PARIS — As eyes turn to Paris for its busy six-day schedule of 84 events, WWD highlights three designers who look feminine at menswear and speak to a spectrum of consumers whose only label is the style they want to project.
Feng Chen Wang
For Chinese designer Feng Chen Wang, parading successively in New York, London, Shanghai and now Paris is the path for her as a global citizen.
“I’ve been traveling all over the place, but I’ve also been living in a different city. [There are] many people like me [within] our customer base and community. We are from different backgrounds, we connect with different cultures. The things we make and the things we put together are a deeper form of [expressing] who we are as a young generation,” she said in a call from Shanghai.
Also congruent with his generation is his work’s gender-irrelevant approach, which is based on traditional menswear layered with elements drawn from his Chinese heritage and a flair for deconstruction.
“At first, I focused on menswear, but [being a] female designer [in that segment] brought me a lot of female clients. So now, I feel that when I refer to women’s clothing in shape or even with a skirt or dress, I’m sure that our consumers won’t just be women like [this sense of] freedom is part of the brand.
The current understanding of men’s and women’s fashion “has already become old and its definition for now and for the future will change,” she continued.
With the increase in exposure to the Beijing Winter Olympics, where she designed clothing worn by her flag-waving countrymen, making her mark in Paris with a performance on June 26 felt like a milestone and a stepping stone to the next level.
Although its main market remains largely in Asia, in particular China and Japan, this first share marks the acceleration of its business in Europe and North America.
Feng Chen Wang will also feature made-to-measure designs. But don’t consider this purely an exercise in luxury – it’s also about being smarter and more sustainable as a business.
Hence her first steps into the metaverse on June 19, as part of the Shanghai Fashion Week digital showcase, with fully virtual looks.
“Haute couture houses do everything physically before people ask, but [for a business our size] this is a sustainable path to move towards this business model in a modern, cool and young way”, he continued.
Given her ability for collaborations, which has led her to form ongoing partnerships with leading brands Levi’s, Converse, Nike, Ugg, but also with automaker Piaggio, she is also eyeing new fields.
“I don’t see myself as a fashion designer, but as a creative director,” she said, hinting at more of a lifestyle. “I feel that today’s generation is not just focused on clothes, but also on a lifestyle, including what we eat, drink and how we travel.” -Lily Templeton
When Parisian fashion designer Jeanne Friot says she wants to dress everyone, she means it.
“If I dressed my grandmother, I would be thrilled,” says this 28-year-old École Duperré and IFM graduate who spent two years at Balenciaga before launching herself in 2020.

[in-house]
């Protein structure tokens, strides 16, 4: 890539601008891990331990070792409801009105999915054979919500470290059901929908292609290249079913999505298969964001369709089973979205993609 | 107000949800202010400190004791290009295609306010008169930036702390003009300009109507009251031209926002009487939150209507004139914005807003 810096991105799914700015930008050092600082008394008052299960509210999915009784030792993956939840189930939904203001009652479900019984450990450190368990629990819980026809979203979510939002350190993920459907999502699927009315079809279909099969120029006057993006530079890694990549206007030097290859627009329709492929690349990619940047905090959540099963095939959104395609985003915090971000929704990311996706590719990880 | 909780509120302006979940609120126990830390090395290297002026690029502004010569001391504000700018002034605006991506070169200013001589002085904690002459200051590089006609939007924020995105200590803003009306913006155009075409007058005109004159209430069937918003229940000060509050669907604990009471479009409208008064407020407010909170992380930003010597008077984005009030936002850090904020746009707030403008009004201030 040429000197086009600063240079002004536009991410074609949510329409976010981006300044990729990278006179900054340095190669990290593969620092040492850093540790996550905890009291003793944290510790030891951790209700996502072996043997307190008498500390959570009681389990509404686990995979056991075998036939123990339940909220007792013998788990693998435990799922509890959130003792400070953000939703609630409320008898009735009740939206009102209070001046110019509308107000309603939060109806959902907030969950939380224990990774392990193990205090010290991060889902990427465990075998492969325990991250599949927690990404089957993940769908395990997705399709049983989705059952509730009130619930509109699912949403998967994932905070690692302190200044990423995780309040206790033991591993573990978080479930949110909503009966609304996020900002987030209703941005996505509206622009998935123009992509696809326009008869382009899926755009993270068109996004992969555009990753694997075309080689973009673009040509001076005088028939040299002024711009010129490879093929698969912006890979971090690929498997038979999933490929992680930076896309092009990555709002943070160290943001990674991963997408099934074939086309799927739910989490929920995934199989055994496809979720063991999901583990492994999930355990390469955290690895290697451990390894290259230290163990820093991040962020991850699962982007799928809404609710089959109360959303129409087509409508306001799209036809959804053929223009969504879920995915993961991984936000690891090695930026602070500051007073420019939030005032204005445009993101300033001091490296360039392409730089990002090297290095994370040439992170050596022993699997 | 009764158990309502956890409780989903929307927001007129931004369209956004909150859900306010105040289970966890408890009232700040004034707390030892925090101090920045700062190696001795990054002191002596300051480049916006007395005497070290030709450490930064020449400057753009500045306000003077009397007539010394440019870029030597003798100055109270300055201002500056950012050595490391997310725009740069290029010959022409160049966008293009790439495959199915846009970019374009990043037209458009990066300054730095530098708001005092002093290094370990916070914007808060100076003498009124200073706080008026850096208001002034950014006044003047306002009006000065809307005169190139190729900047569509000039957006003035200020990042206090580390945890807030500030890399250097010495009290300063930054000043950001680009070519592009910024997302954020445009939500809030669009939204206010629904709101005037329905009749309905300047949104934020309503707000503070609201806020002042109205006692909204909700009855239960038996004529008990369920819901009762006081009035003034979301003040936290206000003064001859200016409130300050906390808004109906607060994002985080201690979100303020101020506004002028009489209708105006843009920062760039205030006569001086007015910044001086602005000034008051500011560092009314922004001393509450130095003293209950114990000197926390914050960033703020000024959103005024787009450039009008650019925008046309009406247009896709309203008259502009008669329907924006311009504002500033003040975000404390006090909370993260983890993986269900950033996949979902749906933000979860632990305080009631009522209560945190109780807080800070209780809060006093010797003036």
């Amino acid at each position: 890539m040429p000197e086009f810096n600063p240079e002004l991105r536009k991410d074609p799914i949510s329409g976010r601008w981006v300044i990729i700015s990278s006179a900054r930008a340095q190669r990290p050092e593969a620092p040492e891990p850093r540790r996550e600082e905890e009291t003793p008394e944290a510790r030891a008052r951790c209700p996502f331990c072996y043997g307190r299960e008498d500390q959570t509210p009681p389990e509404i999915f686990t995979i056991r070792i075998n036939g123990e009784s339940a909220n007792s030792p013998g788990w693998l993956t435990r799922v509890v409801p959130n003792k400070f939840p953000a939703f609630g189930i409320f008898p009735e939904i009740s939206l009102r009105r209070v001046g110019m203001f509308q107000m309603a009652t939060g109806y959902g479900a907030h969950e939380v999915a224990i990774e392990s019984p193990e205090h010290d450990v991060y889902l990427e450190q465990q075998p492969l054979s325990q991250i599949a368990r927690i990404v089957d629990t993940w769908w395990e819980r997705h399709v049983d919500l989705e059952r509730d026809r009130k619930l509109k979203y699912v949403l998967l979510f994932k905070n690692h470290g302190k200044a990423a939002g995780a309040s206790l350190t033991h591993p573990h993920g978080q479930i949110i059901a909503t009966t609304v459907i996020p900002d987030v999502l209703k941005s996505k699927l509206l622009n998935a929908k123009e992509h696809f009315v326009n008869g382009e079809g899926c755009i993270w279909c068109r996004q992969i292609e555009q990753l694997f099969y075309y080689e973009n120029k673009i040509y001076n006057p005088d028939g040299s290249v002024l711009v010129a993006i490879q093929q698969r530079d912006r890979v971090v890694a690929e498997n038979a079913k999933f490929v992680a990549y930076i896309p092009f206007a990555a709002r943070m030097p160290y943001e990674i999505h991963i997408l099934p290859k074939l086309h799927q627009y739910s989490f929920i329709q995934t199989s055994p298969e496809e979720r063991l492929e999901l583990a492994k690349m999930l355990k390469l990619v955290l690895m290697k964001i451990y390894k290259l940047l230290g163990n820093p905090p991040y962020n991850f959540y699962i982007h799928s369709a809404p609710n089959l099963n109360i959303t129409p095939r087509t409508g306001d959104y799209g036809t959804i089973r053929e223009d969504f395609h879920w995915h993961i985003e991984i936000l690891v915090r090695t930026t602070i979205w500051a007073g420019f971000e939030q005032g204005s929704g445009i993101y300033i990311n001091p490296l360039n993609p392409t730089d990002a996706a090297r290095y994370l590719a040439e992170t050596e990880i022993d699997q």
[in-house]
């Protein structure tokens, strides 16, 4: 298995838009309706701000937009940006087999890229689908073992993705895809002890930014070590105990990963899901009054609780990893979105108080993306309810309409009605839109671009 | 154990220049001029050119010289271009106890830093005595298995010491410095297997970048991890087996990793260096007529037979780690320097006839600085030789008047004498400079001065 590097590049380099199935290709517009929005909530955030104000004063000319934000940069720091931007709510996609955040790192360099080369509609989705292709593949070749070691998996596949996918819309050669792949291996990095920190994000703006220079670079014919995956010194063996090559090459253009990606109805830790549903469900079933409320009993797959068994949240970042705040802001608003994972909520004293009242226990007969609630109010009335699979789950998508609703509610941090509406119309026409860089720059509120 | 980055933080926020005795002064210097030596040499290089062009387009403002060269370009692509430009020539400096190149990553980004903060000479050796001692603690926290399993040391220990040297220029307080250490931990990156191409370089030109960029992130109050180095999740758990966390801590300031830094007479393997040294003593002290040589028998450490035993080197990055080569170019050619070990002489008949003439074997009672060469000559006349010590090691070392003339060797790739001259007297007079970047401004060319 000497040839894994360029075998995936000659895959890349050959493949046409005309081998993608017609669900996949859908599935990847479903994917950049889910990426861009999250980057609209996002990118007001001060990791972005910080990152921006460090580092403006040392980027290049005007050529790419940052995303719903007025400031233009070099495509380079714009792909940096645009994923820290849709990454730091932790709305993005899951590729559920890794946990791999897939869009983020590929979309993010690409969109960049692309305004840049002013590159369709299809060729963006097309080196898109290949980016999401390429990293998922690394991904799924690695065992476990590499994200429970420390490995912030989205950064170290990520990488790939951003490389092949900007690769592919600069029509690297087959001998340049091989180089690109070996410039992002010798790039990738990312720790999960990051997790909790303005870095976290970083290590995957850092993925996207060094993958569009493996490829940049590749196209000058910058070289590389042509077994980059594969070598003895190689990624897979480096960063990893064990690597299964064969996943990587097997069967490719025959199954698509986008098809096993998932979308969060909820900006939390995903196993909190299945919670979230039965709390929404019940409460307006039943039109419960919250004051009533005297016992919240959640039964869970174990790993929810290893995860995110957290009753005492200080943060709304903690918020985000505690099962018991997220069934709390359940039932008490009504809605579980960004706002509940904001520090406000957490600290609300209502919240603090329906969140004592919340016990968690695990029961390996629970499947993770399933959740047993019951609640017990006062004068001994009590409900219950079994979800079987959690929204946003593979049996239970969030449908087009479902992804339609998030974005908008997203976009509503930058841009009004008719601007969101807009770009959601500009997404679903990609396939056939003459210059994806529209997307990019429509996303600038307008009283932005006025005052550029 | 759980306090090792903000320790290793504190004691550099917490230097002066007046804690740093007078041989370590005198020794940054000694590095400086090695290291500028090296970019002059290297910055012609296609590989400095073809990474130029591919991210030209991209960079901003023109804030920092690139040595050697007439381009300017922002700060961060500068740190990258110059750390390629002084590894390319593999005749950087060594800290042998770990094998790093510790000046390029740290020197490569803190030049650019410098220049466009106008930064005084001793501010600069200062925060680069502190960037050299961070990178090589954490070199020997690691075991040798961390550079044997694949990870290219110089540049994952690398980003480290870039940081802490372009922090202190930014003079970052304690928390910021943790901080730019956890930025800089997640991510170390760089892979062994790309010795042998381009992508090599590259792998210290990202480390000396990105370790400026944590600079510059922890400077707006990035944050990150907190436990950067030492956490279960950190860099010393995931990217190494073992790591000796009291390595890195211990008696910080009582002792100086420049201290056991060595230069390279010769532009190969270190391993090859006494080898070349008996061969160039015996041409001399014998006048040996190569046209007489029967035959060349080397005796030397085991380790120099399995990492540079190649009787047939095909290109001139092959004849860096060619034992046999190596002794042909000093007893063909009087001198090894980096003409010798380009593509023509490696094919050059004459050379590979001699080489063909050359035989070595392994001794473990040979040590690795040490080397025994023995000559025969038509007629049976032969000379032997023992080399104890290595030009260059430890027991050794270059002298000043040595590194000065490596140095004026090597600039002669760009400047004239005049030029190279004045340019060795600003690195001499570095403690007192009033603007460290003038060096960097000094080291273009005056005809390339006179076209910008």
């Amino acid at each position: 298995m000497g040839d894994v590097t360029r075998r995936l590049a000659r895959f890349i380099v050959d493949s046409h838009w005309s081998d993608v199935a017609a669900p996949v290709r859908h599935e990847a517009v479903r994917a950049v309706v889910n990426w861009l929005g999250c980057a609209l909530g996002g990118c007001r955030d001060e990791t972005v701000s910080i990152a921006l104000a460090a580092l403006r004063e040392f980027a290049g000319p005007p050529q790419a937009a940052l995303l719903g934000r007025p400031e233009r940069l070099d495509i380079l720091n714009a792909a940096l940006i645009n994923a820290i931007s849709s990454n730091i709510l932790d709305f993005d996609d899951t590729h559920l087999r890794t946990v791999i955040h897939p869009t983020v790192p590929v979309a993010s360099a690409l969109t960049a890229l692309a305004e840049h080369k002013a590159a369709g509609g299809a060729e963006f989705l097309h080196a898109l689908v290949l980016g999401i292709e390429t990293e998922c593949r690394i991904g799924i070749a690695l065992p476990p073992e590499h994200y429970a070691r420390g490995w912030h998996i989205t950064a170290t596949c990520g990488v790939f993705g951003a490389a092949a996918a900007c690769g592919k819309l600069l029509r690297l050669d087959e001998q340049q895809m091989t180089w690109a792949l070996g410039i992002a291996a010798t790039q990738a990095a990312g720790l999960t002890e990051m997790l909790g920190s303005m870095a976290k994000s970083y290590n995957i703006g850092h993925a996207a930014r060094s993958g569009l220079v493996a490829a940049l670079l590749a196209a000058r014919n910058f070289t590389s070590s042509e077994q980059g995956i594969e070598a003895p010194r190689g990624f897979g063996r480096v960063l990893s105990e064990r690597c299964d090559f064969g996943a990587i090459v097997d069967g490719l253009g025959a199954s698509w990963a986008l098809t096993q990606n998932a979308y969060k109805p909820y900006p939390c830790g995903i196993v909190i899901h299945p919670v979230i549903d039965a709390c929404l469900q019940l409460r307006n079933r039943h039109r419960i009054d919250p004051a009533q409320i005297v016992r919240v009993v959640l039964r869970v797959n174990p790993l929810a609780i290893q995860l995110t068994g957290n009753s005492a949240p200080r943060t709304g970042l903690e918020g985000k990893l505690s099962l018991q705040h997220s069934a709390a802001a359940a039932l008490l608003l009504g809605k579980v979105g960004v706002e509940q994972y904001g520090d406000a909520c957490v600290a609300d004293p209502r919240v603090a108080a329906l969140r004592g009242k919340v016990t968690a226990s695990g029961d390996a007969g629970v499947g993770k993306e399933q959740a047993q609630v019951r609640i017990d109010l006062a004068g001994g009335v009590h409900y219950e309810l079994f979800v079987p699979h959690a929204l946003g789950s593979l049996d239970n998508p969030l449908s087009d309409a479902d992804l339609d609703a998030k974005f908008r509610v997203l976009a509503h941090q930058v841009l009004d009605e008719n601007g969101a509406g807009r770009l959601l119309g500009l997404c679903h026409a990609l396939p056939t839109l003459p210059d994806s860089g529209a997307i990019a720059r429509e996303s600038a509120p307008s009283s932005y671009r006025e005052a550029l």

Based in the sustainable acceleration center La Caserne, Friot designs “clothes to make you feel powerful” using dead or recycled materials, with few other considerations than making the wearer feel – and look – good.
“My work is not about me creating a collection that I apply to people. It speaks of the individual before fashion,” she said, noting that even the genderless label seems inappropriate given her view of gender as a spectrum.
Hence his description of client Jeanne Friot as “anyone, anyone who is urban and passionate about the way we cut and make clothes”, in keeping with his view that clothing should be “an energy and a personality”.
Expect Swarovski crystal laces, embroidery and eye-catching feather denim brought over from previous seasons in their Spring 2023 collection, unveiled at 3:30 pm on June 22 on FHCM’s digital platform, before a physical presentation from 5 pm to 8 pm at the Tokyo Palace.
While ending the gender fits the times and her generation, there is one place she believes is still needed – pointing out that she is a female designer.
“When you start counting, you realize [how few prominent ones] there” in both men’s and women’s clothing, she said, noting that even famous houses founded by women were often led by men in recent times.
“The designer’s gender still matters and is part of my [mission and values] to end it,” she said. — LT
Mowalola Ogunlesi, the London-based Nigerian designer who until recently was the design director of the Yeezy Gap line, will present her Spring 2023 collection in Paris for the first time on June 25.
Known for expressing her support for black culture and championing the “progressive and androgynous” Y2K aesthetic, Ogunlesi attended London’s Central Saint Martins and made her London Fashion Week debut with Lulu Kennedy’s emerging support platform Fashion East in 2019. .
She gained public attention after Naomi Campbell was spotted wearing a Mowalola dress with a gunshot wound design, which according to the designer was supposed to convey the feeling of being a walking target.
While working with Ye on the Yeezy Gap line, she donned some of the biggest celebrities including Drake, Kim Kardashian, Dua Lipa, Lil Nas X and Solange Knowles, and built a sizable following online, selling logo t-shirts for £80. , bags for £200 and miniskirts for £300 through its own direct-to-consumer channel.
For his first collection after going solo, titled “Burglar Wear”, Ogunlesi will debut a collaboration with a major sportswear brand.
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